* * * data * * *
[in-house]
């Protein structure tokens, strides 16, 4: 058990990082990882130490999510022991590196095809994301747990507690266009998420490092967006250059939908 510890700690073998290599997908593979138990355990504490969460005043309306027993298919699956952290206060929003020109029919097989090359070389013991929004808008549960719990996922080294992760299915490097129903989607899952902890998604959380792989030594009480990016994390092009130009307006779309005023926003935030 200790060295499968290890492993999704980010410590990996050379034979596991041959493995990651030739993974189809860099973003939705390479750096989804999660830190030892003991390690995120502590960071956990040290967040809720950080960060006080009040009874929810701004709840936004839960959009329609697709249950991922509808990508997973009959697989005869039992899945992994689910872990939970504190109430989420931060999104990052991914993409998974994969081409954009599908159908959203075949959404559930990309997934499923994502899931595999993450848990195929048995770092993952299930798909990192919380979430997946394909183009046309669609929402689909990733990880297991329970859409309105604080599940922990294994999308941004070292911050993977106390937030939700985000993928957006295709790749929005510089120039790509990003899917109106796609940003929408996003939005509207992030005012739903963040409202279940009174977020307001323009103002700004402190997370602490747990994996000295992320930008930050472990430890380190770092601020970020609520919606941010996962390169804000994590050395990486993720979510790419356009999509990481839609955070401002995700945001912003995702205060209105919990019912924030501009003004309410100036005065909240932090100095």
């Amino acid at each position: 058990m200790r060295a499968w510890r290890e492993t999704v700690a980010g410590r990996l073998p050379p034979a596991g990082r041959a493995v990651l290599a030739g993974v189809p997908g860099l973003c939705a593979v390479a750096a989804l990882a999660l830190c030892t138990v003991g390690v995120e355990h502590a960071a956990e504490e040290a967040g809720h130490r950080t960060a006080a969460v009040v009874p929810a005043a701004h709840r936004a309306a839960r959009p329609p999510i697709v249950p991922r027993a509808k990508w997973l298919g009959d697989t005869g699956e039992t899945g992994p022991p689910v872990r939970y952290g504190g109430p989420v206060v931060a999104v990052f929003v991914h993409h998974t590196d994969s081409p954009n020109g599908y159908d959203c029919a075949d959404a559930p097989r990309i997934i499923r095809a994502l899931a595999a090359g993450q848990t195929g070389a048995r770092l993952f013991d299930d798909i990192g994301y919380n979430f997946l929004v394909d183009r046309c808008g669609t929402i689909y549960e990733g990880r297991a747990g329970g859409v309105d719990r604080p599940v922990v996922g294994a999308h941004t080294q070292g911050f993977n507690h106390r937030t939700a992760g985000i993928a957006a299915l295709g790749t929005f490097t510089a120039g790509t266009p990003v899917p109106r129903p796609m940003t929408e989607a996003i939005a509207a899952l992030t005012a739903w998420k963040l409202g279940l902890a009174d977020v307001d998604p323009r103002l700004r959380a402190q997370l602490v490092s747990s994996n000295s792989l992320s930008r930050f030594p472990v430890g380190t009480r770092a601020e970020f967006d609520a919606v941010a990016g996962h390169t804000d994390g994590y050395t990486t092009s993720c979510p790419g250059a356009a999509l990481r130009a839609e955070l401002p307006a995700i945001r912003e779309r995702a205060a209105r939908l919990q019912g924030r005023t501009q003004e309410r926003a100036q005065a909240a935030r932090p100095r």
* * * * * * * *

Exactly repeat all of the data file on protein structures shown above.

[in-house]
């Protein structure tokens, strides 16, 4: 058990990082990882130490999510022991590196095809994301747990507690266009998420490092967006250059939908 510890700690073998290599997908593979138990355990504490969460005043309306027993298919699956952290206060929003020109029919097989090359070389013991929004808008549960719990996922080294992760299915490097129903989607899952902890998604959380792989030594009480990016994390092009130009307006779309005023926003935030 200790060295499968290890492993999704980010410590990996050379034979596991041959493995990651030739993974189809860099973003939705390479750096989804999660830190030892003991390690995120502590960071956990040290967040809720950080960060006080009040009874929810701004709840936004839960959009329609697709249950991922509808990508997973009959697989005869039992899945992994689910872990939970504190109430989420931060999104990052991914993409998974994969081409954009599908159908959203075949959404559930990309997934499923994502899931595999993450848990195929048995770092993952299930798909990192919380979430997946394909183009046309669609929402689909990733990880297991329970859409309105604080599940922990294994999308941004070292911050993977106390937030939700985000993928957006295709790749929005510089120039790509990003899917109106796609940003929408996003939005509207992030005012739903963040409202279940009174977020307001323009103002700004402190997370602490747990994996000295992320930008930050472990430890380190770092601020970020609520919606941010996962390169804000994590050395990486993720979510790419356009999509990481839609955070401002995700945001912003995702205060209105919990019912924030501009003004309410100036005065909240932090100095």
């Amino acid at each position: 058990m200790r060295a499968w510890r290890e492993t999704v700690a980010g410590r990996l073998p050379p034979a596991g990082r041959a493995v990651l290599a030739g993974v189809p997908g860099l973003c939705a593979v390479a750096a989804l990882a999660l830190c030892t138990v003991g390690v995120e355990h502590a960071a956990e504490e040290a967040g809720h130490r950080t960060a006080a969460v009040v009874p929810a005043a701004h709840r936004a309306a839960r959009p329609p999510i697709v249950p991922r027993a509808k990508w997973l298919g009959d697989t005869g699956e039992t899945g992994p022991p689910v872990r939970y952290g504190g109430p989420v206060v931060a999104v990052f929003v991914h993409h998974t590196d994969s081409p954009n020109g599908y159908d959203c029919a075949d959404a559930p097989r990309i997934i499923r095809a994502l899931a595999a090359g993450q848990t195929g070389a048995r770092l993952f013991d299930d798909i990192g994301y919380n979430f997946l929004v394909d183009r046309c808008g669609t929402i689909y549960e990733g990880r297991a747990g329970g859409v309105d719990r604080p599940v922990v996922g294994a999308h941004t080294q070292g911050f993977n507690h106390r937030t939700a992760g985000i993928a957006a299915l295709g790749t929005f490097t510089a120039g790509t266009p990003v899917p109106r129903p796609m940003t929408e989607a996003i939005a509207a899952l992030t005012a739903w998420k963040l409202g279940l902890a009174d977020v307001d998604p323009r103002l700004r959380a402190q997370l602490v490092s747990s994996n000295s792989l992320s930008r930050f030594p472990v430890g380190t009480r770092a601020e970020f967006d609520a919606v941010a990016g996962h390169t804000d994390g994590y050395t990486t092009s993720c979510p790419g250059a356009a999509l990481r130009a839609e955070l401002p307006a995700i945001r912003e779309r995702a205060a209105r939908l919990q019912g924030r005023t501009q003004e309410r926003a100036q005065a909240a935030r932090p100095r």